Welcome to another week.
Early in the week, The Monochrome Set’s Eine Symphonie des Grauens came up on shuffle and then stuck in my head for two or three days, including at least one dream. Give it a listen if you dare risk the same.
We went to see the Tower Theatre Company’s production of Wolf Hall this week, which was pretty good. There was something hard to define about some of the acting which made the amateur nature of the company clear, which sounds like a harsher criticism than I intend. I’ve seen much worse and I’m definitely not saying I could do better. It was fine. Anyone performing for nearly three hours in those costumes when it’s that temperature deserves their applause.
I often have my doubts about plays that are naturalistic, “people standing talking at each other”, as I think of them. Theatre requires a suspension of disbelief — “but they’re just people 20 feet away, dressed up!” — and that seems harder to manage when a production is trying to be “real”. In this case, they’re obviously not people in the 16th century royal court. Making such a production engaging enough for the audience (or this member of it, anyway) lose themselves, so they don’t notice where they are, seems a very difficult task.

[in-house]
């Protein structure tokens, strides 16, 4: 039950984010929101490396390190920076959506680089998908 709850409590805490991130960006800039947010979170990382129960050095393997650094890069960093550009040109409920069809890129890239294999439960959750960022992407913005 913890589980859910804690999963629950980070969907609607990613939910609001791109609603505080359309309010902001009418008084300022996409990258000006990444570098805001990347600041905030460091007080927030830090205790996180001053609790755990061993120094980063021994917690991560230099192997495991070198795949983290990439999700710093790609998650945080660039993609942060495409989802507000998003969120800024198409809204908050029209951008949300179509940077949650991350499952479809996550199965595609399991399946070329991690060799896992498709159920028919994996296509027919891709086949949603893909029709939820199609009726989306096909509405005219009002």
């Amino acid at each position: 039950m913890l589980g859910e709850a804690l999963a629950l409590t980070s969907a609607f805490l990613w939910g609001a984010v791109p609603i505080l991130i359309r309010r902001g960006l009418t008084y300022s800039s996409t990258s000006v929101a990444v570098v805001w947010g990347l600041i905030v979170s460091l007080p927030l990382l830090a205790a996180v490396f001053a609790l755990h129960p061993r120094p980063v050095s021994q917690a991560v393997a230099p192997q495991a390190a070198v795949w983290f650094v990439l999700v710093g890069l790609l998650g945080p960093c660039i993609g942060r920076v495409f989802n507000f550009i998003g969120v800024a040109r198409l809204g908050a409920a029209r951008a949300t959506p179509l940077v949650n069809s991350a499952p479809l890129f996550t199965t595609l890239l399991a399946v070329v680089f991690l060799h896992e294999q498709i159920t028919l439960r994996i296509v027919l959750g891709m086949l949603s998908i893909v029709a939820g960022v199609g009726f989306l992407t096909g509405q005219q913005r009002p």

Conversely, maybe it’s easier to suspend disbelief if the production is less realistic. If you’re aiming for realism that’s an almost impossible standard of perfection, one that’s hard to reach on a stage, when we’re so used to the illusions (and production values) of TV and film. So why aim for realism? The kind of work that, say, Complicité or Kneehigh do is the kind of thing that only works in person, on stage, rather than on film. It can’t fail at being realistic because it’s never trying to be realistic. Instead, the company can put all their energy into creating a world where different rules apply and that draws in the audience in a different way.
It’s probably harder to succeed at this latter approach without practise. You can’t pick up a script and find a director and cast some actors and learn lines and rehearse the scenes and put on the production… you have to create new images and rules and worlds, and find new things that work. It’s a different way of working, which is what we were doing at LISPA.
(Incidentally, it was ten years ago this week that I finished there. Blimey.)
I’m sure people have been saying this for decades (I may have even written the same myself years ago). But it sprang to mind again.
A few days ago I finished Graham Greene’s Brighton Rock (like there’s a different Brighton Rock?) which I enjoyed. I hadn’t read any Greene before and, like a philistine, I was pleased to discover that for a classic book from the olden days it was very readable. It’s nice to fill in a little gap. There are so many books that get referenced here and there that I know nothing about and these all feel like almost inexcusable gaps in my knowledge.
Also this week I rushed to see the Jenny Holzer “Artists Room” at Tate Modern because I like her work and mistakenly thought the little show finished at the end of this month. No, there’s another year to go. You should definitely go if you like phrases.
Matt Webb wrote A pre-history of weeknotes, plus why I write them and perhaps why you should too which is worth a read, and not just because he quotes me.
And that’s it. Have a good week, whatever happens.